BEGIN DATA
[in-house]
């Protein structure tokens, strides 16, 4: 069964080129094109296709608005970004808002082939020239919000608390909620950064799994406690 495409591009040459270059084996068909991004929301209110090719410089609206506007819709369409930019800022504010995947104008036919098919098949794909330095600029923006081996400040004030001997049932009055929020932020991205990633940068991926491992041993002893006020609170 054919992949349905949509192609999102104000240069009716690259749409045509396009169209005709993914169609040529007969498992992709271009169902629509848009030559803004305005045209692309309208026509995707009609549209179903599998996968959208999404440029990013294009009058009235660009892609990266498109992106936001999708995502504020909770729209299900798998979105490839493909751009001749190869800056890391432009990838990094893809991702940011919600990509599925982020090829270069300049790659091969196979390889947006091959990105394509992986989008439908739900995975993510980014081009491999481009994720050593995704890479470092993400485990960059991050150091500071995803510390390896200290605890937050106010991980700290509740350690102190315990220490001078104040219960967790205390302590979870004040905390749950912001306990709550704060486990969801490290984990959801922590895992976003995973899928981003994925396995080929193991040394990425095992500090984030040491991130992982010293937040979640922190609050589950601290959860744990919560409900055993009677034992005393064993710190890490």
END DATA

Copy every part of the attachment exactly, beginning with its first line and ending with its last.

[in-house]
């Protein structure tokens, strides 16, 4: 069964080129094109296709608005970004808002082939020239919000608390909620950064799994406690 495409591009040459270059084996068909991004929301209110090719410089609206506007819709369409930019800022504010995947104008036919098919098949794909330095600029923006081996400040004030001997049932009055929020932020991205990633940068991926491992041993002893006020609170 054919992949349905949509192609999102104000240069009716690259749409045509396009169209005709993914169609040529007969498992992709271009169902629509848009030559803004305005045209692309309208026509995707009609549209179903599998996968959208999404440029990013294009009058009235660009892609990266498109992106936001999708995502504020909770729209299900798998979105490839493909751009001749190869800056890391432009990838990094893809991702940011919600990509599925982020090829270069300049790659091969196979390889947006091959990105394509992986989008439908739900995975993510980014081009491999481009994720050593995704890479470092993400485990960059991050150091500071995803510390390896200290605890937050106010991980700290509740350690102190315990220490001078104040219960967790205390302590979870004040905390749950912001306990709550704060486990969801490290984990959801922590895992976003995973899928981003994925396995080929193991040394990425095992500090984030040491991130992982010293937040979640922190609050589950601290959860744990919560409900055993009677034992005393064993710190890490």